Pharos-Tribune

October 10, 2013

ABBOTT: That awkward season between sports


Pharos-Tribune

---- — My husband has been moping around the house all week. I asked him what was wrong and he said, “It’s that awkward season.”

What?

The “awkward season” is the time when one sport stops and the next one has not started. In this case, the Cincinnati Reds had their proverbial lunch eaten by the Pittsburgh Pirates. Maybe, I should rephrase — the Pirates made the Reds walk the plank, over and over.

The Reds season was over earlier in the week and the Indiana Pacers start pre-season games tonight. I believe this awkward season is about 96 hours. (I carried this man’s son for 6,720 hours of craving Wendy’s chicken nuggets, suffering hemorrhoids and nausea. He can’t handle four days?)

Earlier this week I heard a radio talk show about the difference between Major League Baseball fans and National Football League fans. The announcers speculated the baseball as “America’s game” is long gone, and that the NFL has tapped into our national consciousness.

Don’t kill the messenger, I’m just passing on what they said. One man speculated that baseball is too slow, and with technology has slowed down. He had statistics about the length of a baseball game in the 1930s versus now. The game, on average, is about twice as long. He also suggested that Americans like the head bashing and aggressive behavior (he called it violence) of football, and that technology has enhanced that.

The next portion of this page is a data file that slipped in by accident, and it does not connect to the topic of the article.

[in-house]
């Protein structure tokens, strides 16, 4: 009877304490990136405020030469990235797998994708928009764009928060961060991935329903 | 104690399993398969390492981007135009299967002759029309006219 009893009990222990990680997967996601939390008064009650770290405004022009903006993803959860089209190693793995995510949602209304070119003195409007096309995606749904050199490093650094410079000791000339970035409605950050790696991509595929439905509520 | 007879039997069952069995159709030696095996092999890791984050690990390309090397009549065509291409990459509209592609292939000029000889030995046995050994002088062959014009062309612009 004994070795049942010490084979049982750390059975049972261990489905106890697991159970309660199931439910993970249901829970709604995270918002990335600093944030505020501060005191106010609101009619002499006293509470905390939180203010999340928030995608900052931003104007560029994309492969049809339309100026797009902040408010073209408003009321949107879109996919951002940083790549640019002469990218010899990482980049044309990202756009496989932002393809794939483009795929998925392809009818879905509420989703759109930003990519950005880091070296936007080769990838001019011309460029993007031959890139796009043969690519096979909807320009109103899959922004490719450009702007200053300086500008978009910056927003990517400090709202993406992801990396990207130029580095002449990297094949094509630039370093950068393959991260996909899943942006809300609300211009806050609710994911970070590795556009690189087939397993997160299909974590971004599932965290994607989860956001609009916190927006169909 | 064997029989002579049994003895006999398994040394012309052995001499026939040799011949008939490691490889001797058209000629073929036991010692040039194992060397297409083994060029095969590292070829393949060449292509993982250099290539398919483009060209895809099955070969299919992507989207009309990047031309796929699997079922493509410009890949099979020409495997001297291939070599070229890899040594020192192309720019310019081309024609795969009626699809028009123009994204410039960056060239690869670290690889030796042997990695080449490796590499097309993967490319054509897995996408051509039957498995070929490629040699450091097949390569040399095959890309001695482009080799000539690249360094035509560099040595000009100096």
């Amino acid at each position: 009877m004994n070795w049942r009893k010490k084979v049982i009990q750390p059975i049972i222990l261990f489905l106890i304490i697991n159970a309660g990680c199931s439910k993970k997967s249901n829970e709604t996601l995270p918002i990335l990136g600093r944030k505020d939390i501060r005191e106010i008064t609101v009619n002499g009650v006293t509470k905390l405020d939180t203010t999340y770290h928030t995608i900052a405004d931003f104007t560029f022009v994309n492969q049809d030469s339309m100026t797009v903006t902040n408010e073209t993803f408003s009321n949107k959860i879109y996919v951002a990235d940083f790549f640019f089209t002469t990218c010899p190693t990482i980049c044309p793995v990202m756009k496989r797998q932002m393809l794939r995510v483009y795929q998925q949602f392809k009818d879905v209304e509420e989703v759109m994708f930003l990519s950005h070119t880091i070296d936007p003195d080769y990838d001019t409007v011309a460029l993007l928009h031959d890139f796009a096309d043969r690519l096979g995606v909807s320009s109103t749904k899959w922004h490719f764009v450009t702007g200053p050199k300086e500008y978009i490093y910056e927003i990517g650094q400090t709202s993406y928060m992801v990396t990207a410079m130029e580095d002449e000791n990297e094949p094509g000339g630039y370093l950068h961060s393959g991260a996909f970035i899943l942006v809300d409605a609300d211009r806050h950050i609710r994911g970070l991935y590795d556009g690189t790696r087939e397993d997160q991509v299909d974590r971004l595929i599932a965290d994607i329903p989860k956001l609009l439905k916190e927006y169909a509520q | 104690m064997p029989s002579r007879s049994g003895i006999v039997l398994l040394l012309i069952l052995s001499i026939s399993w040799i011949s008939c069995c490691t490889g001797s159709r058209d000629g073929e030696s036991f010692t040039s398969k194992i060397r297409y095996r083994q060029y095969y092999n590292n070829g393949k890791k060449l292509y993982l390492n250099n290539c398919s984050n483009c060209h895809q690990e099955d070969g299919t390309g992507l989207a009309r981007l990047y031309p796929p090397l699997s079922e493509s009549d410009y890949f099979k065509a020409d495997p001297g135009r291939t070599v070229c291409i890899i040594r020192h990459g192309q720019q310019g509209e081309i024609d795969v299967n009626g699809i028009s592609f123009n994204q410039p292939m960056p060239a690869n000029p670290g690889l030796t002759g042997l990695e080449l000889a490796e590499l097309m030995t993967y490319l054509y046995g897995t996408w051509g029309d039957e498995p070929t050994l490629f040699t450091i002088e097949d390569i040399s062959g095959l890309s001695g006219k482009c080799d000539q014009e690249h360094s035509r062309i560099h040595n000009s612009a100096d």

Another man suggested that there is a different psychology in the long-term baseball fan. The talk show reporter speculated that today’s baseball fan must be somewhat anal retentive and possessed with obsessive compulsive disorder to enjoy a game of statistics.

I asked my husband whether he felt this way. He said, “83.6 percent of the time.”

His precious Pacers will soon start their season and I won’t see him again until June.

Meanwhile, my father called and asked me if my husband was watching the Pirates. Of course not, once the Reds are out of it, he is finished. My father, however, is a Cubs fan, and we all know what that means.

When I married, I was happy to convert to a Reds fan from a Cubs fan. I could not live in a world without hope. My parents were pretty devastated, but at least I didn’t marry an American League fan.

Amy McVay Abbott is a freelance journalist and author of “The Luxury of Daydreams.” She can be reached at amymcvayabbott@gmail.com.